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    AlsoRan> It's more about what it is you're looking for within realities . . . . than it is about what you'll find. If you're seeking the kind of compatibility you referenced, well . . good luck with that!! Like many of us here in the forum, you seem to be more of a developing jazz guitarist than an accomplished one. As such, just finding other jazz musicians willing to tolerate your level of playing is a difficult search. We can start being choosy about who we play with when we can hang with anyone in any setting. Until that time, I would suggest that you sit in with anyone who doesn't throw you off the bandstand.

    But, even when you do reach that fully accomplished level of skills, experience and proficiency . . . don't expect the most harmonious and compatible relationships within any project you become a part of. It does and can happen. But, when it does, it's a rarity.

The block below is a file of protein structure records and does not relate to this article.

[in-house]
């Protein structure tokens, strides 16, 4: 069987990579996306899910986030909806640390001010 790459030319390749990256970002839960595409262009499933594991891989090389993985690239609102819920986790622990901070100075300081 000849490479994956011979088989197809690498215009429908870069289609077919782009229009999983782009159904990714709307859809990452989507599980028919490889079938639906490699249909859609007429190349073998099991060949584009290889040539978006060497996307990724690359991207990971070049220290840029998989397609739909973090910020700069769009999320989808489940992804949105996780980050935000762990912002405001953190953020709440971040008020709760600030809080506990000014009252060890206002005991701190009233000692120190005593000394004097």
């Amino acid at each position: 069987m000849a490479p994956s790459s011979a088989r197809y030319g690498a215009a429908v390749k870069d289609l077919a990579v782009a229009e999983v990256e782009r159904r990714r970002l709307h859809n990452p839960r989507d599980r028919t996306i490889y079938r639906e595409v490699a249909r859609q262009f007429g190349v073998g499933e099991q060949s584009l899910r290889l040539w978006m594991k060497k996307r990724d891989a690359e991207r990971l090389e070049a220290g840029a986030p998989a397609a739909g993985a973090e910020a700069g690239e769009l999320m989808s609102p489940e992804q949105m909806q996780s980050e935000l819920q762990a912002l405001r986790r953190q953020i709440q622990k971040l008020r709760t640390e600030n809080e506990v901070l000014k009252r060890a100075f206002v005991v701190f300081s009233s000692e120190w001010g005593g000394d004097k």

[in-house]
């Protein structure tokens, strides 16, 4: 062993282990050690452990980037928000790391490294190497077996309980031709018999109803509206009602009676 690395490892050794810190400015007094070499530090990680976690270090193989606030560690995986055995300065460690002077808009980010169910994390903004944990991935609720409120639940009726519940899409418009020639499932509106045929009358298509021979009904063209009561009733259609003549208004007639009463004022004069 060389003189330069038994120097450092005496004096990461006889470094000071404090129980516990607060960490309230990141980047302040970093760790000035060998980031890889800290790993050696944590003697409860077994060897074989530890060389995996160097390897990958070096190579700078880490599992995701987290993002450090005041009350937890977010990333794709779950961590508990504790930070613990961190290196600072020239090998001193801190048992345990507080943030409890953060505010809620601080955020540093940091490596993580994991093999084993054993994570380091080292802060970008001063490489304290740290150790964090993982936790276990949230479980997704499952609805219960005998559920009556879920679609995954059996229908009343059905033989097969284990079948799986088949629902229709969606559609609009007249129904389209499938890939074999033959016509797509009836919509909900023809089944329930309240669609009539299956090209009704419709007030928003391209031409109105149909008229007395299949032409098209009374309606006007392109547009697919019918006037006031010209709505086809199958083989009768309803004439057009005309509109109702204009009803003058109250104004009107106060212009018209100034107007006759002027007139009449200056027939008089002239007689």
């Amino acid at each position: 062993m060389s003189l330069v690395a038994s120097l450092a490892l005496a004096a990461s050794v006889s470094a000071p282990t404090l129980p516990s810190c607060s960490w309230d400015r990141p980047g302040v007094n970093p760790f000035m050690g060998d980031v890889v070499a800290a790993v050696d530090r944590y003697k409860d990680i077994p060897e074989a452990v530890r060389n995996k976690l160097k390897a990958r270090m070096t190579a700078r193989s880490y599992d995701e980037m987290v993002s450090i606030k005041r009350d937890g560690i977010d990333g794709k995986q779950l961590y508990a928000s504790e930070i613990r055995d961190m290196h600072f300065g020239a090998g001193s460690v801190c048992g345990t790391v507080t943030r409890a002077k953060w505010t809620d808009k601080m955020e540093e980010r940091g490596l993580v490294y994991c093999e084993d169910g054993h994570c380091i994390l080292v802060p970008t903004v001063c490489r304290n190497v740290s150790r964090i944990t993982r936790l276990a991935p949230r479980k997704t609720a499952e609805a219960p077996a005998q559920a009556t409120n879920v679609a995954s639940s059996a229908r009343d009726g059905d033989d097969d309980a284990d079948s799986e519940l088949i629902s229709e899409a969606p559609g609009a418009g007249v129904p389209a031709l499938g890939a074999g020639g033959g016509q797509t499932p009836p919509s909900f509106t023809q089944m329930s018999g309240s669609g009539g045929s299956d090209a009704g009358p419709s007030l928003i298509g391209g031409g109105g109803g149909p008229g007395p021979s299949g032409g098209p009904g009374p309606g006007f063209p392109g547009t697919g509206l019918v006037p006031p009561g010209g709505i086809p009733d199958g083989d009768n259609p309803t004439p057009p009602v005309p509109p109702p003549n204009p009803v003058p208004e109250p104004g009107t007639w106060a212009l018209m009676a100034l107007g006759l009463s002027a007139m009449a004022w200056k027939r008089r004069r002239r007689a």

Anyway . . that's my take on the matter. Others may feel differently.
    Patrick2 . . Heritage representative (now former)

  6. #5

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    Anybody else ever fantasize about a 'virtual café' for musicians, where you could collaborate online in real time (or at least with acceptable latency)? Wouldn't it be cool if you could plug your guitar in via USB and play with others on jazz tunes, commensurate with your skill level? Imagine if we could do it here - online jam sessions with access to lead sheets and percussion tracks. Man, that would be fun.

    I Googled such a query and got a few links to some 'on-line Jam Sessions' sites that have similar goals. Cool idea.

  7. #6

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    Quote Originally Posted by targuit View Post